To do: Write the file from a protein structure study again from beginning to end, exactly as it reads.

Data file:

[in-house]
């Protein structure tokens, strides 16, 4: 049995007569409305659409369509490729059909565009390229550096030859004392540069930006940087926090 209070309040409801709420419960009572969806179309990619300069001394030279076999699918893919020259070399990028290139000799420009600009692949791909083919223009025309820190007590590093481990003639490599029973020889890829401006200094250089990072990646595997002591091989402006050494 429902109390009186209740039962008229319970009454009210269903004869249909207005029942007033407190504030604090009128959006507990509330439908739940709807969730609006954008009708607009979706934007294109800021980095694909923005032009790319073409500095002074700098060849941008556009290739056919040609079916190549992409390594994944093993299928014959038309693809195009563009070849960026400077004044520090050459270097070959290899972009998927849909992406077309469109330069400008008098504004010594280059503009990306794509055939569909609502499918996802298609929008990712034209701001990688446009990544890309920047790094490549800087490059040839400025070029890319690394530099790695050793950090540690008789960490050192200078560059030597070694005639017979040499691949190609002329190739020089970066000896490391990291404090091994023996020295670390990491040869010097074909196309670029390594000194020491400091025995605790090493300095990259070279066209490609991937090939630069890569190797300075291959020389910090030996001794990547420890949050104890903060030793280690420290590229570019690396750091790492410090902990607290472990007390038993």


[in-house]
């Protein structure tokens, strides 16, 4: 049995007569409305659409369509490729059909565009390229550096030859004392540069930006940087926090 209070309040409801709420419960009572969806179309990619300069001394030279076999699918893919020259070399990028290139000799420009600009692949791909083919223009025309820190007590590093481990003639490599029973020889890829401006200094250089990072990646595997002591091989402006050494 429902109390009186209740039962008229319970009454009210269903004869249909207005029942007033407190504030604090009128959006507990509330439908739940709807969730609006954008009708607009979706934007294109800021980095694909923005032009790319073409500095002074700098060849941008556009290739056919040609079916190549992409390594994944093993299928014959038309693809195009563009070849960026400077004044520090050459270097070959290899972009998927849909992406077309469109330069400008008098504004010594280059503009990306794509055939569909609502499918996802298609929008990712034209701001990688446009990544890309920047790094490549800087490059040839400025070029890319690394530099790695050793950090540690008789960490050192200078560059030597070694005639017979040499691949190609002329190739020089970066000896490391990291404090091994023996020295670390990491040869010097074909196309670029390594000194020491400091025995605790090493300095990259070279066209490609991937090939630069890569190797300075291959020389910090030996001794990547420890949050104890903060030793280690420290590229570019690396750091790492410090902990607290472990007390038993």